Debmar-Mercury struck the deal to carry the Canadian-based sitcom starring SCTV veterans Eugene Levy and Catherine O’Hara and features a wealthy video store magnate and his family who relocate to a small town called Schitt’s Creek after being defrauded by their business manger. The town is the family’s only asset – bought by the magnate for his son for his birthday as a joke birthday gift (yep, that’s the plot.)
The series airs on the CBC in Canada and the Pop cable network here in the U.S. The series is currently is in its sixth and final season.
“Schitt’s Creek will enter syndication on Fox and other television stations throughout the country next fall with one of the most loyal and passionate fan bases on television,” said Ira Bernstein and Mort Marcus, co-presidents of Debmar-Mercury in a joint statement. “It is so rare to have a show like this that appeals equally to viewers, Emmy voters and critics — a testament to its extraordinary gifted cast and writing. We are excited to be working alongside [producer] ITVS GE to bring this outstanding program to the world.”
Fox owns WFLD-TV (Fox 32) and WPWR-TV (My 50) and will air Schitt’s Creek in 2020 and is expected to be paired with off-net sitcoms The Big Bang Theory, Modern Family, and The Simpsons. The program was also sold to other Fox-owned duopolies in New York, Los Angeles, Dallas, and Houston on an all-barter basis, meaning stations pay no cash for the show but give up half of their ad inventory to Dembar-Mercury so its national advertising representative (CBS Television Distribution) can sell to national advertisers.
CBC’s programming has aired in U.S. syndication over the years with dramas Davinci’s Inquest, Stone Undercover (a.k.a. Tom Stone), and most recently, Republic Of Doyle. The last CBC sitcom to be sold as an off-network strip in the United States was the very short-lived Hangin’ In from Orbis Communications in 1986.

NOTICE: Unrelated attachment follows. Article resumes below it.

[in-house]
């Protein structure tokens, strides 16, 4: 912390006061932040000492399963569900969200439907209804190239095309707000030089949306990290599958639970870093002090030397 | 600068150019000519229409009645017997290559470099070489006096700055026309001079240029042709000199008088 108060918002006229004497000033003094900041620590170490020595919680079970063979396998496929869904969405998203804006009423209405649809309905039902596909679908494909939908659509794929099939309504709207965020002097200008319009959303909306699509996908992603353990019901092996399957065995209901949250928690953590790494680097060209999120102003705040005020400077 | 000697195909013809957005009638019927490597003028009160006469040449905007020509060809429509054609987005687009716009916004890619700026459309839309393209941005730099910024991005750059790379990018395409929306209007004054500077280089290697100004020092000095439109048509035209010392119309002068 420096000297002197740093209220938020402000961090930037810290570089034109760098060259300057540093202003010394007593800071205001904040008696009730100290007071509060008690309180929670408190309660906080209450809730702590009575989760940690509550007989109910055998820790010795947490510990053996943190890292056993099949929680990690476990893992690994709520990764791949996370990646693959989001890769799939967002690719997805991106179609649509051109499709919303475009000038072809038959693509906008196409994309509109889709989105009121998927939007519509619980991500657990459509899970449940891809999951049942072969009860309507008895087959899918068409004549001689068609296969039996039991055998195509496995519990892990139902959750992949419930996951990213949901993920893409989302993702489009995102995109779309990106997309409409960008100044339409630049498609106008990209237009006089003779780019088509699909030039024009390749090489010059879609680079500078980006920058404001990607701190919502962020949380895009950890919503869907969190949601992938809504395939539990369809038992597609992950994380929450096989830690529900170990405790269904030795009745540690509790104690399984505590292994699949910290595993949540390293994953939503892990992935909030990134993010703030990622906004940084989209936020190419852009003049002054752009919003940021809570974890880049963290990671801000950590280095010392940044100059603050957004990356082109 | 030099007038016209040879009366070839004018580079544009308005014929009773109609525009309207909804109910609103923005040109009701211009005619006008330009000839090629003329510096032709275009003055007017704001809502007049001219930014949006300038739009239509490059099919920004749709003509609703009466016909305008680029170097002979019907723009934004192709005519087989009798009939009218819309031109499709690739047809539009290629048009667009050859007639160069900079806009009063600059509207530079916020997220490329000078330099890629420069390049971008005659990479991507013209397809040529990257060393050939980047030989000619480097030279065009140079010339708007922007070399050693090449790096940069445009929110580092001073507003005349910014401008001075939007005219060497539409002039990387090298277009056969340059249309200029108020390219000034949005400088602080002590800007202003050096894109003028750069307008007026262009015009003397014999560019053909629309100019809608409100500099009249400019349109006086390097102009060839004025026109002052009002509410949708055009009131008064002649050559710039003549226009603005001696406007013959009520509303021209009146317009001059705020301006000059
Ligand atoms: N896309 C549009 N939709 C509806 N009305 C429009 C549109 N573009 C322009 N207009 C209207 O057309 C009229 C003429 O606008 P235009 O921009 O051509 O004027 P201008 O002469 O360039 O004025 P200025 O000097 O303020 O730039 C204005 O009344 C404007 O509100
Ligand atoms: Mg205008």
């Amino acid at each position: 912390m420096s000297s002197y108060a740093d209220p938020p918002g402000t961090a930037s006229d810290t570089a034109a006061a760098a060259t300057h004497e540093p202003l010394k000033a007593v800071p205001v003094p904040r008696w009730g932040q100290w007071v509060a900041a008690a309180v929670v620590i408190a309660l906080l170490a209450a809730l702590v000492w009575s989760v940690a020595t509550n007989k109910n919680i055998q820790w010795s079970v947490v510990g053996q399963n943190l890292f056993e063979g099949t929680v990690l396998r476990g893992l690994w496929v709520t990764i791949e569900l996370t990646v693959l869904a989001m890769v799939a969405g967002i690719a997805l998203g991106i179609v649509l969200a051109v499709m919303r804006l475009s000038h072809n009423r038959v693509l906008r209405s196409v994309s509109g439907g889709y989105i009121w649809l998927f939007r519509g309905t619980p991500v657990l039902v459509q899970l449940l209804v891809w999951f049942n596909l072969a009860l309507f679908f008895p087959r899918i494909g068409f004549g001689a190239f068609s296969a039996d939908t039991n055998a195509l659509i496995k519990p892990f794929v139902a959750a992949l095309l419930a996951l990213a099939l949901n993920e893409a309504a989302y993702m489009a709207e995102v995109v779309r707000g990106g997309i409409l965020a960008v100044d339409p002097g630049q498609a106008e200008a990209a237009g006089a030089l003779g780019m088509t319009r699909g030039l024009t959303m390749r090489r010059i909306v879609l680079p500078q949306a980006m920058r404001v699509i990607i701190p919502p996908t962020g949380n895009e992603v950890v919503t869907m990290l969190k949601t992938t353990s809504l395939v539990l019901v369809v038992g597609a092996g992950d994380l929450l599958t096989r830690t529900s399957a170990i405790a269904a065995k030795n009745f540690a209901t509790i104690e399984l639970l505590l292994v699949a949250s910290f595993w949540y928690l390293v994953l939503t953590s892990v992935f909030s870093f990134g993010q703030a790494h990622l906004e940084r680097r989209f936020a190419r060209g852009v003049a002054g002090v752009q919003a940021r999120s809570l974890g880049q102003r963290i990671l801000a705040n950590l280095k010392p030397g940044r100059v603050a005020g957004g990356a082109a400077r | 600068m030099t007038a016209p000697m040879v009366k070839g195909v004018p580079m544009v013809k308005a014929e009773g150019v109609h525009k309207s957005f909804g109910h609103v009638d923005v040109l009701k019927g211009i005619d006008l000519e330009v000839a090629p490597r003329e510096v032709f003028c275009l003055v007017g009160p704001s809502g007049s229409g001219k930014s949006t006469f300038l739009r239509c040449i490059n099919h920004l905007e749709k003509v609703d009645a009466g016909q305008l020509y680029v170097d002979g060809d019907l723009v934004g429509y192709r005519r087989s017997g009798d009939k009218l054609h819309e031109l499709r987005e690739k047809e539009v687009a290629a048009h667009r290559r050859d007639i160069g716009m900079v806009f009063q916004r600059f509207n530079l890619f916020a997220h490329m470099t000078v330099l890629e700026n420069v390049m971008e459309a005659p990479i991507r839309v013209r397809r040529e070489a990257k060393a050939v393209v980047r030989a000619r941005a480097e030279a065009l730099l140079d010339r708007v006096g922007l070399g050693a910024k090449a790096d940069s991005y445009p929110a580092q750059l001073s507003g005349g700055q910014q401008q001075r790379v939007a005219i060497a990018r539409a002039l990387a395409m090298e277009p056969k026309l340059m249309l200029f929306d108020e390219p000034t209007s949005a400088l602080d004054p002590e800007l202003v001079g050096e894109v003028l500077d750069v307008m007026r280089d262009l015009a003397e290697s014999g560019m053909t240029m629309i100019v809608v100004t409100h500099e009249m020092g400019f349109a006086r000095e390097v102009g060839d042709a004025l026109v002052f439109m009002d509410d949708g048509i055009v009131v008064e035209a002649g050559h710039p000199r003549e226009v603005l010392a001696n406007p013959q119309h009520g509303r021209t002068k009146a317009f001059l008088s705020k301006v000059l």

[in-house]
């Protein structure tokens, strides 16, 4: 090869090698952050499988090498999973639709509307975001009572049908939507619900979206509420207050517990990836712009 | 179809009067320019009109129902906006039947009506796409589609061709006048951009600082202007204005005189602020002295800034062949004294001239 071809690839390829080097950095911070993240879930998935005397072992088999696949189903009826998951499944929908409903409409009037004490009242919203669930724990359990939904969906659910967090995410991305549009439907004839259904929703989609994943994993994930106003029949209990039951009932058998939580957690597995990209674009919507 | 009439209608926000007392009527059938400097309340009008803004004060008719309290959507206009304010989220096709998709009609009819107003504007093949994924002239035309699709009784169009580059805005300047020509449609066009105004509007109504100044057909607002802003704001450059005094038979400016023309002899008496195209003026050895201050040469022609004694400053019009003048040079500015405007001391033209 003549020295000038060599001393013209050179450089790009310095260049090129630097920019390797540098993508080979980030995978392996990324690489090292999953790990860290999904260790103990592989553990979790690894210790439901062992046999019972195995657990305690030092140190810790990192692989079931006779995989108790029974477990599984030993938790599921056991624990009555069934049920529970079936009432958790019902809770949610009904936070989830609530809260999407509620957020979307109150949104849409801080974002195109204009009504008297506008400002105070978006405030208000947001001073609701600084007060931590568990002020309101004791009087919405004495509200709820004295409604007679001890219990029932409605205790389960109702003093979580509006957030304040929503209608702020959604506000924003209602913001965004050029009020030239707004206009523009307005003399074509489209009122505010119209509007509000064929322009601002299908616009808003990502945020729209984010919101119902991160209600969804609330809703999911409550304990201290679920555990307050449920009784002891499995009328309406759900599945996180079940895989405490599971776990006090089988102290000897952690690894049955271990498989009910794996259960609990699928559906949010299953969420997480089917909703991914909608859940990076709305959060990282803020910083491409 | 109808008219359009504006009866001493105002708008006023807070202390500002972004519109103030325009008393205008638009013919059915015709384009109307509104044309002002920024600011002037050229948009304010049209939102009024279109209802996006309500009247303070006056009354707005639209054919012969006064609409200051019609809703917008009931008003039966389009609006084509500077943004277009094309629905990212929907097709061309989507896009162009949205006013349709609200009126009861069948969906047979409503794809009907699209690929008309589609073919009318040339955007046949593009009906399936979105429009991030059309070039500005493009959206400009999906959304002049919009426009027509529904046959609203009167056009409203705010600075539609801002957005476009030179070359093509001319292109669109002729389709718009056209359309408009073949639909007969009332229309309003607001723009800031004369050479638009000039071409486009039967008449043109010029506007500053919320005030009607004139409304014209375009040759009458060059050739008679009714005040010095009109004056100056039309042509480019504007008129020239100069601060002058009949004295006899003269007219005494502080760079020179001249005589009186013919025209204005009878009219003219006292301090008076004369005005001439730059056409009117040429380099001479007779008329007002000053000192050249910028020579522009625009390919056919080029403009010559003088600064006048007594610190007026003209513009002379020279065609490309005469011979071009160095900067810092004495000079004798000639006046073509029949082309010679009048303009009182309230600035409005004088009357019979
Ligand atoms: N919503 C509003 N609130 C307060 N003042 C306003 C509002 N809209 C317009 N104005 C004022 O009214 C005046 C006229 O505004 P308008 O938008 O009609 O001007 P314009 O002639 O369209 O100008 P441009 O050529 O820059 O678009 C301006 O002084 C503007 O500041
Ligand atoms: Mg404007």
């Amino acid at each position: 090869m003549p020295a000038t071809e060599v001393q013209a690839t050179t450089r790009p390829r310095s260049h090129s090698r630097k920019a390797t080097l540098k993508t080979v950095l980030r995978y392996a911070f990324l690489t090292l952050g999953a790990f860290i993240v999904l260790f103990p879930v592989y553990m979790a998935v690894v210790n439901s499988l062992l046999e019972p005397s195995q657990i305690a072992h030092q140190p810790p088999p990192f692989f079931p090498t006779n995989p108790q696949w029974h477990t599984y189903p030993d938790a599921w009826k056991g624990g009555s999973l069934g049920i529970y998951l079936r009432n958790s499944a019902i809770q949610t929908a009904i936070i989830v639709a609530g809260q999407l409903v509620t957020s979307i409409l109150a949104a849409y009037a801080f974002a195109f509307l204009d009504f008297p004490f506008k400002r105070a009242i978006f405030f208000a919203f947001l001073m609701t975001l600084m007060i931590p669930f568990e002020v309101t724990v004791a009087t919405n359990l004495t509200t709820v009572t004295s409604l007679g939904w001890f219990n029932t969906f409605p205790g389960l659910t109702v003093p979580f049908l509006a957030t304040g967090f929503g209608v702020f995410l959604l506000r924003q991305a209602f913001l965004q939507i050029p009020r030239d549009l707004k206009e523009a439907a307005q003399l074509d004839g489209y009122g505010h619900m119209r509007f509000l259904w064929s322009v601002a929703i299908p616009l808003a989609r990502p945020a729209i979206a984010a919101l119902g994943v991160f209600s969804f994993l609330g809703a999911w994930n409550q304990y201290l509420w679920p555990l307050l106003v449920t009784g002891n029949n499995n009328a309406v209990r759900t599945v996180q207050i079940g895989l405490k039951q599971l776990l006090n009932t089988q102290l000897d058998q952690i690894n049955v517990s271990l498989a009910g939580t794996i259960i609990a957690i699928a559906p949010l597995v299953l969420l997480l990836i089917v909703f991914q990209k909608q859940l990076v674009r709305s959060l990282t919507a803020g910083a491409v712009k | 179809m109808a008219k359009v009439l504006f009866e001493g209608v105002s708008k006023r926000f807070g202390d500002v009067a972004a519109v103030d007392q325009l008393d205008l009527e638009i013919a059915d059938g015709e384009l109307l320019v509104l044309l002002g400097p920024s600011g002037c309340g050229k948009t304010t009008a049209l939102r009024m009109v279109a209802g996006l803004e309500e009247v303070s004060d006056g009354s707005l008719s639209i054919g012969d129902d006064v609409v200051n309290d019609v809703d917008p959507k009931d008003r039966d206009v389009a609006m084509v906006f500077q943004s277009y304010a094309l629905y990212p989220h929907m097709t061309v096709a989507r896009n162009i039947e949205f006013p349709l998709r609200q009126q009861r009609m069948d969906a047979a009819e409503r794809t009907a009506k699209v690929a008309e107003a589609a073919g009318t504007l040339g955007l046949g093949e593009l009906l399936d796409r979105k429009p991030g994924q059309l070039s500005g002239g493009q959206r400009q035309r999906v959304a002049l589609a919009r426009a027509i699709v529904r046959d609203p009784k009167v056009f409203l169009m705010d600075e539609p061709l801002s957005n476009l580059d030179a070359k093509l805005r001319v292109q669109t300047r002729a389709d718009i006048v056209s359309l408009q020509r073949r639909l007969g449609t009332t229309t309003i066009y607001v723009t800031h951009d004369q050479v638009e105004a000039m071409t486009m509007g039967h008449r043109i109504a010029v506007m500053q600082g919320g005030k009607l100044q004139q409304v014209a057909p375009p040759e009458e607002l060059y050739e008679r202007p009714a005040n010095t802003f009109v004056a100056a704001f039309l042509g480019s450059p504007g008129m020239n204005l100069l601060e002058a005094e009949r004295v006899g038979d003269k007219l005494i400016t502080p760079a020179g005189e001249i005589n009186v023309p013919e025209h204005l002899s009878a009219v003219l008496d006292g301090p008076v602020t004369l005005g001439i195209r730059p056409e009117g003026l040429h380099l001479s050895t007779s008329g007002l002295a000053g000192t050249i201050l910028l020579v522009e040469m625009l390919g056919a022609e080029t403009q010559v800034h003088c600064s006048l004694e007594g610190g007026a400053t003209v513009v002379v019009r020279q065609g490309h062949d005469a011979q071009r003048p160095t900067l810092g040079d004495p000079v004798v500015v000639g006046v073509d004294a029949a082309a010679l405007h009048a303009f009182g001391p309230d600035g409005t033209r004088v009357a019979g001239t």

Schitt’s Creek is produced by Not a Real Company Productions, which by the way, is a real production company.
Checking out: ABC has opted not to renew summer drama Grand Hotel after one low-rated summer season. The series was about a family who ran a upscale hotel in Miami and their staff in an “Upstairs/Downstairs” type of show, similar in vain to OWN’s The Haves And Have Not and the former Lifetime drama Devious Maids.
According to Nielsen, the series drew only a 0.5 rating in the key 18-49 demo and averaged 2.7 million viewers in its lone season.
Original summer scripted series have struggled in recent years, although a few have done decently well, notably Fox’s revival of BH 90210. But others have completely bombed as the broadcast networks are trying to keep up with cable and streaming services, who release original scripted programming year-round. Grand Hotel has been praised for having a mostly Latino cast, a rarity in English-language television.
The series was executive produced by former Desperate Housewives star Eva Longoria, who said the inspiration for the show came from the Spanish drama Gran Hotel, set in 1900s Spain and ran on Spain’s Antena 3 from 2011-13. In the U.S., episodes ran on PBS’ former V-Me digital subchannel after its original run in Spain concluded.
Longoria also directed a few episodes.
Of note is the pilot for the series and the exterior shots were filmed at Miami’s Fountainebleau Hotel, where NATPE is held every year.